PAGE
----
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Garp's Franchise Film reviews

Garp

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'The Phantom of the Opera' [1998]

Dario Argento helms this version, taking a certain amount of liberties along the way. First off, our anti-hero (played by Julian Sands) starts his skulking career as an unwanted baby, raised by, er, rats. (Do you like rats? It would definitely be a plus if you do, as they play quite a big role in this film.) Anyway, the rats manage to teach him English, how to wear clothes, etc, like any well-to-do family of rats, and no doubt turn a blind rodent eye whenever he viciously slaughters anyone who stumbles into his underground lair.

This is a strange film. It has a non-filmic look, making it seem like a Mexican telenovella, and yet the production values are high. The costumes are great and the sets are sumptuous. Sands is appropriately creepy as the Phantom, and Asia Argento (yes, Dario's daughter) is passable as Christine. There are flashes of, well not greatness, but certainly quite goodness hiding here, but the whole thing comes across as slapdash. None of the scenes seem to fit each other somehow.

It's one of the more bloodier Phantoms out there, if that's what you're looking for, with nudity that manages to be unerotic. When the ratcatcher and his midget sidekick invent a vehicle that vacuums and slices rats, I began to question why I watch these films. Who benefits here? I'm still struggling with that one.

And then Sands gets up and close and personal with his rats and I just throw my hands in the air. Why does it have to make sense? Life is too short. Enjoy the ride.

I can't think of a good reason why I would ever watch this again. Honestly, I can't think of a good one why I watched it this time either.
 

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BONUS; 'Phantom of the Megaplex' [2000]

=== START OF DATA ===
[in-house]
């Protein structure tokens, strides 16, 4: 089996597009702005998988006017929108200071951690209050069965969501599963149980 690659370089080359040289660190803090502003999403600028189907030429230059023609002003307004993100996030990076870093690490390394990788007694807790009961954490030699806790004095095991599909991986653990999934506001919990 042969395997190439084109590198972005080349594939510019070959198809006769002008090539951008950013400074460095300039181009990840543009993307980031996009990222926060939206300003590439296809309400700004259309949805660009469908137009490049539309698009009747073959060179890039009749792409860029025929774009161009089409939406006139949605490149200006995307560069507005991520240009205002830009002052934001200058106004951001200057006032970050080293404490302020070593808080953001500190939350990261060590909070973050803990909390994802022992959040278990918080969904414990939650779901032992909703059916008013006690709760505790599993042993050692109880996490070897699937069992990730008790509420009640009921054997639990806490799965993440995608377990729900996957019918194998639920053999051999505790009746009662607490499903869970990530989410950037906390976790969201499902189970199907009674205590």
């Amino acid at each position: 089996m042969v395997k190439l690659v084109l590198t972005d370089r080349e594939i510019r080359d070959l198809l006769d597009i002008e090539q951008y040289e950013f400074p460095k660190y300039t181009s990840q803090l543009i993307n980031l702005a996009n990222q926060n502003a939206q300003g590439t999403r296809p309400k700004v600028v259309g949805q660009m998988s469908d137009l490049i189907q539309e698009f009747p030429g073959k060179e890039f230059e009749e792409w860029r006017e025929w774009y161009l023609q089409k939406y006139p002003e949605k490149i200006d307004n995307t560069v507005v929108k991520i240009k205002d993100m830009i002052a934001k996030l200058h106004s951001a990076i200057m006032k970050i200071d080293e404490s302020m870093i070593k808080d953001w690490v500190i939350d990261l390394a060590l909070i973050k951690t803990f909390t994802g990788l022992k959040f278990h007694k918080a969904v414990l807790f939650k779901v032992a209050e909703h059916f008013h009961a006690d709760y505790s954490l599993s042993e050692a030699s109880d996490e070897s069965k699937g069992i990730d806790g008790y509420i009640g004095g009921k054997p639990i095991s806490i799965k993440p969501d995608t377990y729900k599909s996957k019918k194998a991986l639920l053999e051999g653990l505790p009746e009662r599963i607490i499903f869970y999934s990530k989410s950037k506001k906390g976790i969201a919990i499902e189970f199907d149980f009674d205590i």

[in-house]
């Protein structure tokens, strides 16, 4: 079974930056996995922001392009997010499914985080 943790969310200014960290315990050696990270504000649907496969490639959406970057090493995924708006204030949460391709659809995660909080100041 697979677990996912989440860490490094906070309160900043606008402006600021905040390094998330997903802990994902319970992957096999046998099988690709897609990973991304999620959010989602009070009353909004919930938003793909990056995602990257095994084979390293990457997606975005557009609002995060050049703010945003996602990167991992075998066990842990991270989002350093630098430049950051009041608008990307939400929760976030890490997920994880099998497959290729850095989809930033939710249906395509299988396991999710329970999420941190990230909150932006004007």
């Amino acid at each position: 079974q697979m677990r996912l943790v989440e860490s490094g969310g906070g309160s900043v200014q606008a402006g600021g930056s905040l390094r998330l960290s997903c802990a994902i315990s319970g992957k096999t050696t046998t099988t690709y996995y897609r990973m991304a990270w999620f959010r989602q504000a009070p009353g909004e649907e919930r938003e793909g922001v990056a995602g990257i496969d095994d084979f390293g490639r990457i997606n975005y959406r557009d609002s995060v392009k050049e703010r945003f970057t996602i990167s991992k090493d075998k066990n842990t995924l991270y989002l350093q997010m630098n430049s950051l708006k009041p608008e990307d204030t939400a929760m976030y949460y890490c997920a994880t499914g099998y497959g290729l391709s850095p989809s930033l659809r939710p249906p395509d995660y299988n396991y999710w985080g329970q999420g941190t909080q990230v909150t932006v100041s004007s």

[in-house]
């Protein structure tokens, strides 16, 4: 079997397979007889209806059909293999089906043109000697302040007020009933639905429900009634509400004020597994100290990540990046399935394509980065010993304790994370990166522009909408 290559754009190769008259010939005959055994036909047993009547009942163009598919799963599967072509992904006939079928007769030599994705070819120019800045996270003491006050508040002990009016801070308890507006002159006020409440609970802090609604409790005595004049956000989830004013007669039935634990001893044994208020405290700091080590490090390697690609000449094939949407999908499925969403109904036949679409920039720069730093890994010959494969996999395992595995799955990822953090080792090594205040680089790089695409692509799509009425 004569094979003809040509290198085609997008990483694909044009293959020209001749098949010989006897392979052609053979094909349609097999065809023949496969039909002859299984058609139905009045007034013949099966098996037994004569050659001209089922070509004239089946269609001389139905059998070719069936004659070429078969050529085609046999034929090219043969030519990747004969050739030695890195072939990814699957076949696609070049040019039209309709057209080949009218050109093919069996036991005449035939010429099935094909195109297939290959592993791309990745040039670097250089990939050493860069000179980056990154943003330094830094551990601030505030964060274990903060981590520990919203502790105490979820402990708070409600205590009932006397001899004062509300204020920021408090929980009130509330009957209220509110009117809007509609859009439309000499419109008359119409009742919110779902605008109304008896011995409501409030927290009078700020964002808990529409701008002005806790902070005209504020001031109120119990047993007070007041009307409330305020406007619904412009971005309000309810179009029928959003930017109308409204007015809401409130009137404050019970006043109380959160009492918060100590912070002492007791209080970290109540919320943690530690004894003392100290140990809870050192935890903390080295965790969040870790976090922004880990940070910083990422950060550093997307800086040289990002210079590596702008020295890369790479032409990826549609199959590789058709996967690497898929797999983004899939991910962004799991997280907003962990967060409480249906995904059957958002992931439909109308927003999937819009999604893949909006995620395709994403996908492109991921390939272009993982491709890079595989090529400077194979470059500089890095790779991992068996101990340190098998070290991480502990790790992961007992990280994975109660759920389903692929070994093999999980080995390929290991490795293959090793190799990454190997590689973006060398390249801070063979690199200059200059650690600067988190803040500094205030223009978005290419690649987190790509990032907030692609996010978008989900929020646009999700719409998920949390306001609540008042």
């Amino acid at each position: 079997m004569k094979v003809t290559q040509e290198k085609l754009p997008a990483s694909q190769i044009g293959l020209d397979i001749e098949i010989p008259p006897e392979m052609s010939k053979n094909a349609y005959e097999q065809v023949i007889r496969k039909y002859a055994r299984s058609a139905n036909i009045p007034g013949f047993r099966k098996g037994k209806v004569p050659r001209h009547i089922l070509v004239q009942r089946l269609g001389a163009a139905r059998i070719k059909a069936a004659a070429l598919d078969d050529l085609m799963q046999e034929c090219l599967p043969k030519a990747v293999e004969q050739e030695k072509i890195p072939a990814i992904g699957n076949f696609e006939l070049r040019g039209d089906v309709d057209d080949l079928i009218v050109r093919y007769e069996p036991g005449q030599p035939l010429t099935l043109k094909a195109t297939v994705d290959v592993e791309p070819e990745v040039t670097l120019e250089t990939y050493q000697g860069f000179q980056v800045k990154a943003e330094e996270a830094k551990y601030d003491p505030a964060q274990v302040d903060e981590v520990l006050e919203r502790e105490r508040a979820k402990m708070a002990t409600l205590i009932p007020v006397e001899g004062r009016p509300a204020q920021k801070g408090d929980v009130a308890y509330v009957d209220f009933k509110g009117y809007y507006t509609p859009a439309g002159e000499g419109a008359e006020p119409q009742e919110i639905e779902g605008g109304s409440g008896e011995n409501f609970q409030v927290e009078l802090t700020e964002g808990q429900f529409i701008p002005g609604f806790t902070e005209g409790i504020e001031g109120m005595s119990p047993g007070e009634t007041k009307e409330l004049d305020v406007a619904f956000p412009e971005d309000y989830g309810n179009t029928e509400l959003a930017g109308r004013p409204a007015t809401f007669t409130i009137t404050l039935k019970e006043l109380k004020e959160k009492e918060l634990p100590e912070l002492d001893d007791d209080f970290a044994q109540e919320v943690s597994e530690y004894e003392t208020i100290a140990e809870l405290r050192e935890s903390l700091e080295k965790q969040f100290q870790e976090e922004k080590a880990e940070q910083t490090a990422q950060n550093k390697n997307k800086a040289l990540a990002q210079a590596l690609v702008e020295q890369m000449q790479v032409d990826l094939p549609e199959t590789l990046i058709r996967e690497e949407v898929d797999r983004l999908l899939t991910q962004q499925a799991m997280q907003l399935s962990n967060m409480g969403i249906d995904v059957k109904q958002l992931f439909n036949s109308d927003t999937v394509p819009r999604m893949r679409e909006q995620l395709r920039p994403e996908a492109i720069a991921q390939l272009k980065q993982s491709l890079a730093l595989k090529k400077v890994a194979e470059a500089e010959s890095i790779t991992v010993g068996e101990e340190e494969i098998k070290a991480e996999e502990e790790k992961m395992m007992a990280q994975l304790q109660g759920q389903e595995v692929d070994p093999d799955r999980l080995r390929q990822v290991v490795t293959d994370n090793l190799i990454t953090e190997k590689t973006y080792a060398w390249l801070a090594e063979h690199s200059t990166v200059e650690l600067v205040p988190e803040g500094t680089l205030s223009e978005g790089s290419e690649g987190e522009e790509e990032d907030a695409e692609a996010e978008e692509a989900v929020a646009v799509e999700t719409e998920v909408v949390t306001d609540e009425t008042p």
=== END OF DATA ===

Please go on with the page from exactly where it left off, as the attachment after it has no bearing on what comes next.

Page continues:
This Disney Channel Original Movie takes a dash of 'Phantom' and mixes it with 'Clerks' and 'Scooby-Doo' to concoct a film about cinema.

Despite starting with Lon Chaney's shocking reveal from 1925 (plus some movie posters scattered around), this film isn't really interested in adapting Leroux's novel. The long narrated introduction mentions the legend of a phantom, the unwitting victim when the old theater was torn down to be replaced by the glossy megaplex. But the concept doesn't really go anywhere. When things start going awry for the grand premiere of a new movie, we're like Fred, Daphne and Velma, trying to figure out which character is the culprit.

We're introduced to a quirky teenage band of employees and their idiosyncrasies - some more entertaining than others - and how they keep the cinema from collapsing into complete disarray. Mickey Rooney is on hand to scatter movie magic into the audience - his monologue is a love letter to film, and it's a good one - as well as sing 'Hooray for Hollywood!'.

As a family film, it's enjoyable, but nothing special. You may get more out of it if you've ever worked at a cinema, I suppose, or you just want to remember a simpler time when we could easily go to one.
 

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'The Phantom of the Opera' [2004]